WHAT talent!!!!!!


    I’m in the “rant” mood, so please forgive me for not playing the game as it was intended:

    Are you from my dor?

    If you are appalled by the chutzpa with which some of the younger members speak / post, you are from my dor!

    If you happen to be 20+ years younger than me, you might not be “from my dor” but you did learn a thing or three from my dor about the proper way to speak about parents.

    Last week, someone really tipped the scale, and the most ironic part is, that even when the error was pointed out (in my oh-so subtle sarcastic way that I’m most proud of) it went clear over the person’s head (or, in one ear and right out the other, which is almost as sad.)

    There, I’m done.


    I thought you, eclipse oomis and I were all the same age, based on the things we value, and the things that hurt us. Now I think they may be a bit older than me (not sure where you fall) but we are DEFINITELY from the same dor.


    bpt,I am TOTALLY into the respect thing.Always was.

    Guardmytongue,my oldest is 19 k”ah.So…

    always here

    same here,(same dor), but I couldn’t remember those prices


    Not remembering?Ha!

    Same dor,alright!


    Eclipse – Well then I guess I was wrong. And reading back I don’t know why I thought that based on your OP, maybe it was something elsewhere. When I was in Israel we called home every 6 weeks, and only if we kept it short! I think my first apartment was $475.

    always here

    eclipse~ I figured (correctly) that you and a couple of the other gals were somewhat younger than me. I had posted my age on another thread.

    but my youngest is (whoa! where’d this last year go?!) gonna be 22 in Adar Bais (March), amush.


    Lots of nachas!!


    ” I am TOTALLY into the respect thing.Always was.”

    Thanks.. but yours was not the attention I was trying to grab.

    From the list of posters, it looks like none of the youngsters are reading this thread anyways. Except for maybe Poppa, who I seem to recall as being in his 20s or 30s.

    Maybe if the thread were named “Generation gap” or something like that, we’d get the kiddies to stop by.

    Oh well, if they miss out, its their loss.


    I remember…

    -When someone gave me for my Bar Mitzva a little (about 6″ by 8″) REEL TO REEL tape recorder. – This was even BEFORE cassette tapes! Wow, was that “cool”!

    -When people judged the kashrus of a product by reading the ingredients.

    -When the New York SUNDAY Times (that weighed about 2 pounds) was 25 cents. – Now I wouldn’t read that rag if it was free.

    -The absolute silence on the subway train on my way home from school the day John F. Kennedy was assassinated.

    -When I spent my first summer in Israel and wrote home on those fold-up airograms, but didn’t call home the whole summer because the only way to make an international phone call was from the main branch of the Post Office on Rechov Yaffo.

    -When people in Israel waited for YEARS to get a phone installed in their home.

    -When I used to get haircuts at a barber shop near the Flatbush & Nostrand intersection for 60 cents, and was upset when it went up to 75 cents!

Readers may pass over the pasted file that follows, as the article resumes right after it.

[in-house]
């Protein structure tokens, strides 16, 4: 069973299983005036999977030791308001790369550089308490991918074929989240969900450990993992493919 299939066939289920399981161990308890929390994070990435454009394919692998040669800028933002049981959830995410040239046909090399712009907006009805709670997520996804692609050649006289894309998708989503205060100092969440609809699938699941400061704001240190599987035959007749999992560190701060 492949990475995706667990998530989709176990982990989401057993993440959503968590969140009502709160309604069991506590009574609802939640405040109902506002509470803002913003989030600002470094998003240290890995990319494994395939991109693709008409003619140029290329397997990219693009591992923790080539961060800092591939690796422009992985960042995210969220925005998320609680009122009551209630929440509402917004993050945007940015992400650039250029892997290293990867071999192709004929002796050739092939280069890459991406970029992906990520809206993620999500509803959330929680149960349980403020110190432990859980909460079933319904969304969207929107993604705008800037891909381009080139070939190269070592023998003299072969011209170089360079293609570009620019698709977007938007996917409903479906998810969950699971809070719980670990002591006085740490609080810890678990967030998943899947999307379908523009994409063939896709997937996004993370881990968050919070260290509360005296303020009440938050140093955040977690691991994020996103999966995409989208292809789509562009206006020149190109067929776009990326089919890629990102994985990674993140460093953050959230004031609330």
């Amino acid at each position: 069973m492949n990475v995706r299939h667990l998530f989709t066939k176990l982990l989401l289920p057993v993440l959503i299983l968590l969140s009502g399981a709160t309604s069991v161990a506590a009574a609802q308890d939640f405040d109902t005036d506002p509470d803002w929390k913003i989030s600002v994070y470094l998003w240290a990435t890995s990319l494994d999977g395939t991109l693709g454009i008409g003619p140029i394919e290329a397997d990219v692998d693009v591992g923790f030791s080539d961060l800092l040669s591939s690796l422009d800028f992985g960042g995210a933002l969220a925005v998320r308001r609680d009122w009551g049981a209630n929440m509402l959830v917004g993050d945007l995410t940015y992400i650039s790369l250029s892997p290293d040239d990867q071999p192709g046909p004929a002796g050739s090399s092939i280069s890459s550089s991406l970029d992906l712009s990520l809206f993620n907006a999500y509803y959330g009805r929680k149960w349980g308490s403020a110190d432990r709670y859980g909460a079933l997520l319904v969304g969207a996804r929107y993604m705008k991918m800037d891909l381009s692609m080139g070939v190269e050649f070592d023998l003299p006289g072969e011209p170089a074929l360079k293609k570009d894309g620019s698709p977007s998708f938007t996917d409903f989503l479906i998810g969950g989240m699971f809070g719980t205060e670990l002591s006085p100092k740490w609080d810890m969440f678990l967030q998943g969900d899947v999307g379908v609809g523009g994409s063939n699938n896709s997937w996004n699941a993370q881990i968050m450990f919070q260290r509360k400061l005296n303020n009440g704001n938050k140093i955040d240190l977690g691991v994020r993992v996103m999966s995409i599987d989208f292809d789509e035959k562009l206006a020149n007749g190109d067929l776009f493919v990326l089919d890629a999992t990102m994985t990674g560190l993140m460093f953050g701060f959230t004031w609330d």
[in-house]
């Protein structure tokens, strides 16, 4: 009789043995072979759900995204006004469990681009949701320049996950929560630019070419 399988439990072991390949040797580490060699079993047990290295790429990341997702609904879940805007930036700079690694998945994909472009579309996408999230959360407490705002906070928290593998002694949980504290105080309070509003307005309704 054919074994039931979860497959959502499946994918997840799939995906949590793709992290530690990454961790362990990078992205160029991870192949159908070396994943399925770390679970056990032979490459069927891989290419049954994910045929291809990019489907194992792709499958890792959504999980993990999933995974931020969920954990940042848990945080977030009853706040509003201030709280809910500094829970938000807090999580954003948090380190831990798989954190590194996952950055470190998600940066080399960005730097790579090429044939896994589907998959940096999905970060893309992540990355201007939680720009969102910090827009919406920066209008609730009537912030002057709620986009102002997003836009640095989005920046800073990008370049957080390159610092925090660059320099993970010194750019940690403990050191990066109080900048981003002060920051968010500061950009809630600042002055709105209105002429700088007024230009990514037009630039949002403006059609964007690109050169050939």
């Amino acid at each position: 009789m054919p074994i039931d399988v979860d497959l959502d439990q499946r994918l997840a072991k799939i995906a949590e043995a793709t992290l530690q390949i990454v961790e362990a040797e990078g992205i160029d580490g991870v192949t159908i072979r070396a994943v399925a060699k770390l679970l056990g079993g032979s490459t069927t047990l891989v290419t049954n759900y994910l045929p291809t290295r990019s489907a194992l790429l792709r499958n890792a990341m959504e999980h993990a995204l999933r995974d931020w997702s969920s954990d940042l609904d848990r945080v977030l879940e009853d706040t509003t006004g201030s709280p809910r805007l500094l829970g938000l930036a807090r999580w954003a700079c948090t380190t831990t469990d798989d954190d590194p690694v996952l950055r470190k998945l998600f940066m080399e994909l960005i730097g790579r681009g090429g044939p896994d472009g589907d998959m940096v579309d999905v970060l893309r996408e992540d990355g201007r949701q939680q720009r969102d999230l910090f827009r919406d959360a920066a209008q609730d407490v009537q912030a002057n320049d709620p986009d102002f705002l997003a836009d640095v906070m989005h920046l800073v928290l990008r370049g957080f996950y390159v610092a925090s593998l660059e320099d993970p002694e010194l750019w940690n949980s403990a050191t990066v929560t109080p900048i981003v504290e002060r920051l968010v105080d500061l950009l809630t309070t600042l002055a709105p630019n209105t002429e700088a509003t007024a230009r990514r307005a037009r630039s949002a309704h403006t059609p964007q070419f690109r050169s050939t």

-When my great joy of the week was when my father A”H, would take me out on Sunday afternoon for a frank to the only kosher deli in our neighborhood.

    always here

    “-When I spent my first summer in Israel and wrote home on those fold-up airograms, but didn’t call home the whole summer because the only way to make an international phone call was from the main branch of the Post Office on Rechov Yaffo.”

    thanks for the memories!! aerograms & asimonim!


    always here…

    Yeah, asimonim was already the NEXT generation of Israeli phone “technology”.

    Do you remember young people used to wear them around their neck on a string or chain as a “necklace”? – that, or a 9mm Uzi bullet!

    In New York, pay phones used to be a dime for a call, and then went, in one shot, to 25 cents! Now of course, with everyone having cell phones, you can hardly find a pay phone at all (especially one that works!)


    ok fellow greyhaired, a taste of suburbia: Does anyone remember milk in glass bottles with paper seals, DELIVERED to a small box outside your door?

    There was a conversation at home where the concept of a phonograph was mentioned. My youngest(14) perked up and asked “What’s a phonograh?” We explained it was a machine with a round turning surface upon which there was a twelve inch plastic disc with grooves, and an arm with a small needle would ride the groove across the disc and produce music. Her eyes went round and she did not quite believe us.

    always here

    AinOhdMilvado~ yes, I remember.

    … I was one of the last to get a cell fone a couple of years ago, & was shocked to see the public phones had gone to 50 cents a call!!


    Those milk boxes used to get buried in the snow.



    Of course I remember phonographs and vinyl records.

    I was telling my 11 year old grandson about them and he looked at me and said… “But Saba, how did you listen to your music when you were outside walking around?” I said “Well, we did have little transistor radios we could listen to.”

    He said “But how could you listen to the music YOU wanted to listen to?”

    I told him “we couldn’t”.

    He looked at me like I was from the stone age.

    Here’s a bit of trivia…

    Why are record albums called “albums”? (even now)

    The answer…